Preserving your family’s wealth for future generations
Whether you’re planning the parameters of your future medical care or establishing support for loved ones upon your death, Walters, Allison, Parker & Estell can help with all aspects of your estate plan, including:
- Advance directives (living wills)
- Estate tax issues
- Choosing the appropriate executor
- Guardianships and conservatorships
- Living trusts
- Wills drafting
Estate planning documents are extremely flexible and can be designed to fit your unique needs. Walters, Allison, Parker & Estell works closely with you to determine your goals and create precise instruments to carry out your intentions.
Securing your legacy
You’ve worked hard for your family, so knowing that you have planned for their long-term well-being and financial security can bring you great comfort. We thoroughly analyze your estate and strategize the best means of transferring your assets, minimizing taxes, establishing guardianship for your children, caring for your pets, supporting personal philanthropic causes and protecting your loved ones.
Draft your advance directive and last will and testament
A will is essential at every stage of your life. Your advance directive (or living will) sets the parameters for medical intervention should you become incapacitated. This assures that when you are most vulnerable, your wishes will be honored.
Your last will provides the opportunity to distribute your property, establish care for your children and otherwise express your wishes upon your death. A will is necessary if you intend to leave property to a person or entity other than a blood relative, such as a domestic partner, a friend or a charity. If you die without a will, the court determines how your property is distributed, who cares for your children and even what happens to your pet – making decisions that might not reflect your desires.
We can draft valid wills that ensure your intentions are honored.
Changing your will
As your life changes, so might your estate plan. You should update your will periodically throughout your life. Our attorneys draft valid codicils that address changes in your financial situation, marital status, number of children, philanthropic interests and general lifestyle decisions.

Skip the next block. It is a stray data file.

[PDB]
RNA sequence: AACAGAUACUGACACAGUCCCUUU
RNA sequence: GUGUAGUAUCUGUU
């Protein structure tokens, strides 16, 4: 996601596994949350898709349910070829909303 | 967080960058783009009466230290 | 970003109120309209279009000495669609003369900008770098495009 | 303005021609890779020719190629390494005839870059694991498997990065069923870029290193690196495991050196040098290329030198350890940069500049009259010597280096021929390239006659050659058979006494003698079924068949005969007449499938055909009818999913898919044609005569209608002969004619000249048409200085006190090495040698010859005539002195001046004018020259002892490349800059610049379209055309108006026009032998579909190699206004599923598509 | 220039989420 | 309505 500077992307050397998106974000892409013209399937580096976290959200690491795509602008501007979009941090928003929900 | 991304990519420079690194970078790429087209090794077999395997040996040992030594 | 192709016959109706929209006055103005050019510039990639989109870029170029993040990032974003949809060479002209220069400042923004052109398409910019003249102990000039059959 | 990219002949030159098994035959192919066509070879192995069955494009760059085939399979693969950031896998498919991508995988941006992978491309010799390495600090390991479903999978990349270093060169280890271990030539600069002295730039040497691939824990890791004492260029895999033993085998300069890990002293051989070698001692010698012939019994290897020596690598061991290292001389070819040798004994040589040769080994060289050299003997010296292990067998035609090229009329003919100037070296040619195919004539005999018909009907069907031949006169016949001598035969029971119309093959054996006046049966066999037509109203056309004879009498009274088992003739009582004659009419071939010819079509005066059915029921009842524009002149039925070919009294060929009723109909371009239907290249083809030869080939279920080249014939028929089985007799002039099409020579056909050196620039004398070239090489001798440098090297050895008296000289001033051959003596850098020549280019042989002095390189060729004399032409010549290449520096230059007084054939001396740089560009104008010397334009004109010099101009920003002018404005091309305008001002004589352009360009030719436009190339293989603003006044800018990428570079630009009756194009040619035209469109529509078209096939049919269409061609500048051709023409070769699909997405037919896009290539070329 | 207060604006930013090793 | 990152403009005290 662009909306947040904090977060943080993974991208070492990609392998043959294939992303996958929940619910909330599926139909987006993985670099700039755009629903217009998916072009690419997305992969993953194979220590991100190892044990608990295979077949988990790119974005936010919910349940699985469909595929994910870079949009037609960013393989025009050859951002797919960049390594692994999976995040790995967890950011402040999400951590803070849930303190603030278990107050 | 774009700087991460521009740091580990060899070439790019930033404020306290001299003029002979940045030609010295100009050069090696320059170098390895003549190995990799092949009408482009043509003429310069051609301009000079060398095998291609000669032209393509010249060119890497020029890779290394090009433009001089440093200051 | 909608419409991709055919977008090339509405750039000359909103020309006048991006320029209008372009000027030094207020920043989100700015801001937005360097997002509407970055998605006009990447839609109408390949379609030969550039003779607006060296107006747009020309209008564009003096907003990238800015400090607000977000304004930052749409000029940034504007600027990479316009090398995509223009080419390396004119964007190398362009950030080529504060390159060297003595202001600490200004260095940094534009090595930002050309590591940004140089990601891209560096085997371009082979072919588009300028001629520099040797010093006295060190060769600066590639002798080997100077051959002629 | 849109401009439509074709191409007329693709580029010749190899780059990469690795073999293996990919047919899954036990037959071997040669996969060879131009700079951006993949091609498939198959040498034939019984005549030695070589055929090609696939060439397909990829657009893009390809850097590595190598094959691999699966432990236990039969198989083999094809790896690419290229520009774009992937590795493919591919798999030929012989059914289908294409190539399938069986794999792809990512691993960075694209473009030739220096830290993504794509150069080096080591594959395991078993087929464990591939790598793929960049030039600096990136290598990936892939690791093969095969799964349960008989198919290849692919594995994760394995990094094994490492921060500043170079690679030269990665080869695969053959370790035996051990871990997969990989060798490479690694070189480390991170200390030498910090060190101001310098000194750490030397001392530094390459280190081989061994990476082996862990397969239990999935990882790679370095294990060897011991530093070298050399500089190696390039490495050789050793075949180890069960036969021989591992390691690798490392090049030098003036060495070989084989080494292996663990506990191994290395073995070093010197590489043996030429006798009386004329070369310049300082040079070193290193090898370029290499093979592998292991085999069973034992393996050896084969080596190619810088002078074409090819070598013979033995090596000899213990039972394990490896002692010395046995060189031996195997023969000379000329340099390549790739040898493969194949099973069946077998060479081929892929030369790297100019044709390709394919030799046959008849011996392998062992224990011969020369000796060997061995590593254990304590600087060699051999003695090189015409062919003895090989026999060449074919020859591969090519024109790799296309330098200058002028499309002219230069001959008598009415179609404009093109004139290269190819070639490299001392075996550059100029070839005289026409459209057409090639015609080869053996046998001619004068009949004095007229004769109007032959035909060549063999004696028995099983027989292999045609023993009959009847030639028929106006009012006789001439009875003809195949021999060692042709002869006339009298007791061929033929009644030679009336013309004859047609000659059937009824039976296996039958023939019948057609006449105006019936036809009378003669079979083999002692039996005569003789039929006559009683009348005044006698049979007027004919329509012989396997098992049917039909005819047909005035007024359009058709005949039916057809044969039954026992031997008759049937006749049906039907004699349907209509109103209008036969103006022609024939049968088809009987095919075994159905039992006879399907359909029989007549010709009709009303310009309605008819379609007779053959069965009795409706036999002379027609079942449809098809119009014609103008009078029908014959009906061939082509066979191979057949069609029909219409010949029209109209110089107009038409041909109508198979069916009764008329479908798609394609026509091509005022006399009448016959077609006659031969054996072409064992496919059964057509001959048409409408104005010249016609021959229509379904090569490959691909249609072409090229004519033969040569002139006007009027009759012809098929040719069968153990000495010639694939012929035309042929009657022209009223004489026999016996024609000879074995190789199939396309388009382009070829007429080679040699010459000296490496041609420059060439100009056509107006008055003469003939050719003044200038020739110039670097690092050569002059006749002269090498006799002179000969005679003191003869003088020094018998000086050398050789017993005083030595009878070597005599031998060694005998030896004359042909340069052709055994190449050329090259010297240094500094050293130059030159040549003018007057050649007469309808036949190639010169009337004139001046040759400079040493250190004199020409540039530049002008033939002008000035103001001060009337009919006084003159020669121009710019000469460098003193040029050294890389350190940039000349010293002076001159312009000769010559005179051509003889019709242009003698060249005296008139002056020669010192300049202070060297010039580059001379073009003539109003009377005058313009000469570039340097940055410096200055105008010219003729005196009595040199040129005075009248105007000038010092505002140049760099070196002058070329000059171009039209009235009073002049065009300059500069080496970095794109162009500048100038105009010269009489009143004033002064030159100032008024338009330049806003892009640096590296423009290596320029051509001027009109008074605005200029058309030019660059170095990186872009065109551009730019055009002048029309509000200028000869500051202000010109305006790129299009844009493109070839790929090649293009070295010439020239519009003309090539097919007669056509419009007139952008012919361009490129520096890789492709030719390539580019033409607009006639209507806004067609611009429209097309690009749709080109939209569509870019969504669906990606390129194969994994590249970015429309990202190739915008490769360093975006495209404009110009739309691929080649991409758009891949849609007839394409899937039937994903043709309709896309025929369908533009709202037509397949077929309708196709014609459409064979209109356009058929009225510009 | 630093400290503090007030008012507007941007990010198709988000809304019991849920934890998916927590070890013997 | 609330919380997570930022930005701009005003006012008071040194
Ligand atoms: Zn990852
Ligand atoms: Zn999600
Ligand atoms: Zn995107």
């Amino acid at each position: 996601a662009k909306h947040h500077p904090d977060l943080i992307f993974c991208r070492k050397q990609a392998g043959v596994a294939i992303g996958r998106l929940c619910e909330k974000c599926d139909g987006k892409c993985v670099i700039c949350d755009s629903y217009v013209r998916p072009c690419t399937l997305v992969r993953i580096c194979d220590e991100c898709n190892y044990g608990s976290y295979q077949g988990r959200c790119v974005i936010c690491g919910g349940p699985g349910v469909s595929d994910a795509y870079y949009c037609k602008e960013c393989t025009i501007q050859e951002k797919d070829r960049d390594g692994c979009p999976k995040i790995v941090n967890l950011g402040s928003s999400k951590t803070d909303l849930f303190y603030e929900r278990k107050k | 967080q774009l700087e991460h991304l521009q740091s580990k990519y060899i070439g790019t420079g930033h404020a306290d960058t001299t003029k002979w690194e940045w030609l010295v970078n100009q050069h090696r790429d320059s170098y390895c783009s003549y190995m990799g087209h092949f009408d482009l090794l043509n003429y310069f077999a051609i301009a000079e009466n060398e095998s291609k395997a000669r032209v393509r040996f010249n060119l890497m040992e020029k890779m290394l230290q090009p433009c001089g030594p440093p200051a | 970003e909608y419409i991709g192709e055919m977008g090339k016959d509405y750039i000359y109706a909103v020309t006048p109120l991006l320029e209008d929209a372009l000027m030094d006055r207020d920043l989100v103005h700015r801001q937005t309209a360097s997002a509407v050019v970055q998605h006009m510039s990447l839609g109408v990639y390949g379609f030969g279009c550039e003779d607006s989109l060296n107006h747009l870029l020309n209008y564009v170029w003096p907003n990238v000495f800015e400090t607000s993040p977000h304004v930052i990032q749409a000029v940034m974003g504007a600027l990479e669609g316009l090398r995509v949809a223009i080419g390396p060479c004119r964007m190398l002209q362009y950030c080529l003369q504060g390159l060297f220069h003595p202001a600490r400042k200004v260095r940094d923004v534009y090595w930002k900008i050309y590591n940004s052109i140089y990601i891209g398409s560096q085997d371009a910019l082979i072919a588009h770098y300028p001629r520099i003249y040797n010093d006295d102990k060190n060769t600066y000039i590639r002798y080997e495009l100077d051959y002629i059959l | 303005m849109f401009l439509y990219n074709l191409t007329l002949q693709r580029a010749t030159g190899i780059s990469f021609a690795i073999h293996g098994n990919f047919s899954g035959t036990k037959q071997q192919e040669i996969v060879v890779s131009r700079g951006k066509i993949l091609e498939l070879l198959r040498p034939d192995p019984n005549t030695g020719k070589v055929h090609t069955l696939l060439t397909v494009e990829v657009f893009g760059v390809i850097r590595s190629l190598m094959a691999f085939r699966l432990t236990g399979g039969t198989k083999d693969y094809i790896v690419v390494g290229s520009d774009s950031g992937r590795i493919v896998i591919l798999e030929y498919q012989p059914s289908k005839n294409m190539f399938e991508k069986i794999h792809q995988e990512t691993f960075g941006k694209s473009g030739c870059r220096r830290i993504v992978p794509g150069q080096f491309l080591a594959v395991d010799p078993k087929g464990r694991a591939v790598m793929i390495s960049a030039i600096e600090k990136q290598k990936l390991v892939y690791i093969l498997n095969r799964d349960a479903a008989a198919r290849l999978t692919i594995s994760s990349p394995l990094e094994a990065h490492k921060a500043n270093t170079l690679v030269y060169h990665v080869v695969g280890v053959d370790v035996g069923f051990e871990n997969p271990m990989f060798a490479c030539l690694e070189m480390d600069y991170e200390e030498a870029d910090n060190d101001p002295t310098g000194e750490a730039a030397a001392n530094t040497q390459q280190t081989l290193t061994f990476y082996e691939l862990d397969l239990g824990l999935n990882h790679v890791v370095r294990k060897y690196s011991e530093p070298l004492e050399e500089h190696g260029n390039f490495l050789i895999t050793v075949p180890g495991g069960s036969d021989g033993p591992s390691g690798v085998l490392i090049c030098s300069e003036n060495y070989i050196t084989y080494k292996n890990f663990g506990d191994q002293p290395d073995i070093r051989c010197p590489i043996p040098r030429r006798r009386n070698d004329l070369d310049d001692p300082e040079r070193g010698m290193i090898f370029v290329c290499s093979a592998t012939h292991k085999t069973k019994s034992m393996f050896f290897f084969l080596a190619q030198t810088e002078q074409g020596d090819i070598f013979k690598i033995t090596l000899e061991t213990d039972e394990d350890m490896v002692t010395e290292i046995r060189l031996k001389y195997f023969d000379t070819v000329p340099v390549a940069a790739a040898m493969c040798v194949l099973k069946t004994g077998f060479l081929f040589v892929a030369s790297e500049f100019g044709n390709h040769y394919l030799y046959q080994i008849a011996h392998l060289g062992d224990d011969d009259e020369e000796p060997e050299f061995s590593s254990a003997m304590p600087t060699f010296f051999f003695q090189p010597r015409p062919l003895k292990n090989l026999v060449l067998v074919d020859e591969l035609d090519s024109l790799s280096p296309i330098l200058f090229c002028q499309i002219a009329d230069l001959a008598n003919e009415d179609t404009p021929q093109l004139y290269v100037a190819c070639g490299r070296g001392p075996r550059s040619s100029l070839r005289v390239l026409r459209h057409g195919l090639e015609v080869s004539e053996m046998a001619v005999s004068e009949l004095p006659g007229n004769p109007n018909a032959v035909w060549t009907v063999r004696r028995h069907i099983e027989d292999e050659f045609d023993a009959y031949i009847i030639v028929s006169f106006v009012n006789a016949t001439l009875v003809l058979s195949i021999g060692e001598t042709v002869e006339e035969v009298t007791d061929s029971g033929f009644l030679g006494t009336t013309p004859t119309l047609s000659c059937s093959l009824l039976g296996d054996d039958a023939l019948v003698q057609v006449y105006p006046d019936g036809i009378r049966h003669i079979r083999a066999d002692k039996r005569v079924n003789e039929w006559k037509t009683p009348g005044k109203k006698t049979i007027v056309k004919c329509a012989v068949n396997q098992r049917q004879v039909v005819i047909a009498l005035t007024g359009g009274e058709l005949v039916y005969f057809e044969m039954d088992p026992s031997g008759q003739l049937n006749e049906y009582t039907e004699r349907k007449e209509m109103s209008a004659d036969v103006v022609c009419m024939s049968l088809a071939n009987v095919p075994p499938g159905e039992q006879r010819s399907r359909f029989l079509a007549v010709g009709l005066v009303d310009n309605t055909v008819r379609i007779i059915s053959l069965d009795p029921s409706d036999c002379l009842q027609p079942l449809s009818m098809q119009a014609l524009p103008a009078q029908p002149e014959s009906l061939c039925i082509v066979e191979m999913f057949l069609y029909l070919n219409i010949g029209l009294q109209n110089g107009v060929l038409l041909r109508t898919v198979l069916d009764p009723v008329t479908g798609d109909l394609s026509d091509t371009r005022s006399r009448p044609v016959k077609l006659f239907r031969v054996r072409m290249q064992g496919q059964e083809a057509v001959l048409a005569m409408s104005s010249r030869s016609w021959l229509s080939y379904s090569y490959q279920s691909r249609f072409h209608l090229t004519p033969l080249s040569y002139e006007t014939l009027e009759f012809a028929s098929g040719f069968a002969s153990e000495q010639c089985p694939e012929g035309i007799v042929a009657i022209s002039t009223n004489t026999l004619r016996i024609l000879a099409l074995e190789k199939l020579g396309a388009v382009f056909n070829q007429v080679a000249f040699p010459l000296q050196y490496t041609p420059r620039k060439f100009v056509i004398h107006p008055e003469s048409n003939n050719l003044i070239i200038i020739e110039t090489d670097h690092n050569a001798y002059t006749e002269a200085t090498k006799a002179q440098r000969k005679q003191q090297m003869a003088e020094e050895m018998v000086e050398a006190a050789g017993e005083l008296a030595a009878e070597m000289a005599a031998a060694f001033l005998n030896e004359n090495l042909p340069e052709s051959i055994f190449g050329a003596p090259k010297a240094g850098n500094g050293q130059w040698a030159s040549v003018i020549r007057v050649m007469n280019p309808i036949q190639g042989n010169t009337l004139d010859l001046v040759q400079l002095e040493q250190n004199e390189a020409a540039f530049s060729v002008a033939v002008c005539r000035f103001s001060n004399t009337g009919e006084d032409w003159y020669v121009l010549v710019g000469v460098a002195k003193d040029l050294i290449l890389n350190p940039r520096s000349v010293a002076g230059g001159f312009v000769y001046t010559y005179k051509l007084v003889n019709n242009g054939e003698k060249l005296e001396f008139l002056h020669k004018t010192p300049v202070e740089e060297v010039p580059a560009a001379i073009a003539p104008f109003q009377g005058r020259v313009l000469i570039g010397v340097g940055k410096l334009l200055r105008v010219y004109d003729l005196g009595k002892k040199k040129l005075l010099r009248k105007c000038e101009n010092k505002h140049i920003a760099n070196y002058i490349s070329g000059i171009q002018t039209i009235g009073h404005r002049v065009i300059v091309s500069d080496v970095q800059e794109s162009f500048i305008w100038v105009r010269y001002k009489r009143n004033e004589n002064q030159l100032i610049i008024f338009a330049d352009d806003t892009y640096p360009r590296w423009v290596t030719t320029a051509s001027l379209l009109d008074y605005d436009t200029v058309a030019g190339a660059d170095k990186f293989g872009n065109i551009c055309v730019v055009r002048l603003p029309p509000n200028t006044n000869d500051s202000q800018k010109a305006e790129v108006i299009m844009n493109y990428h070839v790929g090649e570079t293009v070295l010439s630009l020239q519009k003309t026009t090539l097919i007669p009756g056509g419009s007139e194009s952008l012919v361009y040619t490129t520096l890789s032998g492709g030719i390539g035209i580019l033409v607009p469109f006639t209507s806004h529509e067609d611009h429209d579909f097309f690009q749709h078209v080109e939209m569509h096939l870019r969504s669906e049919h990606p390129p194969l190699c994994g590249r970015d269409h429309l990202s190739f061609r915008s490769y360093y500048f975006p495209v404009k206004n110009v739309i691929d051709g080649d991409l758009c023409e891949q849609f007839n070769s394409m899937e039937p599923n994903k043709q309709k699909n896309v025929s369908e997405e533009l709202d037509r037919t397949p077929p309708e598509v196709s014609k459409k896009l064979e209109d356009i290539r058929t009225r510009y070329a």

Trusts in Arkansas
A trust is a legal agreement that allows a third party, known as a trustee, to hold and manage assets on behalf of another party, known as a beneficiary. Trusts can be an effective way to manage assets and provide for loved ones, and they offer a range of benefits, including asset protection, tax savings, and estate planning.
In Arkansas, there are several types of trusts that can be used for different purposes. Some of the most common types of trusts include:
- Revocable Living Trusts: These trusts can be changed or revoked by the grantor during their lifetime. They are commonly used to avoid probate, a court-supervised process for distributing assets after death.
- Irrevocable Trusts: These trusts cannot be changed or revoked by the grantor once they are created. They are commonly used for tax planning and asset protection.
- Special Needs Trusts: These trusts are designed to provide for the needs of a beneficiary with disabilities without affecting their eligibility for government benefits.
- Charitable Trusts: These trusts are used to make charitable donations and provide tax benefits to the grantor.
When creating a trust in Arkansas, there are certain legal requirements that must be met. It is important to have the trust properly drafted and executed to ensure that it is valid and enforceable. Additionally, there are various tax and legal considerations that must be taken into account when creating a trust.
Our law firm has a team of experienced attorneys who can help you navigate the complexities of trust law in Arkansas. We can help you determine the best type of trust for your needs, draft and execute the trust document, and provide ongoing advice and support.
If you are interested in creating a trust or have any questions about trusts in Arkansas, please do not hesitate to contact us to schedule a consultation.
Appointment of guardians
If you have minor children, your will allows you to make decisions about their future care. Naming a guardian is especially important if you are a single parent, but even married couples must consider the remote possibility of perishing in a common incident. If you do not name a guardian, the court will appoint one whose decisions may be in conflict with your parenting goals. You can also make arrangements for your pets’ care in your will, even naming a guardian to assume ownership.
Contact an estate planning law firm you can trust.
For comprehensive estate planning services in Greenwood and throughout Arkansas, call Walters, Allison, Parker & Estell at 479.996.2100 or contact us online to schedule a consultation.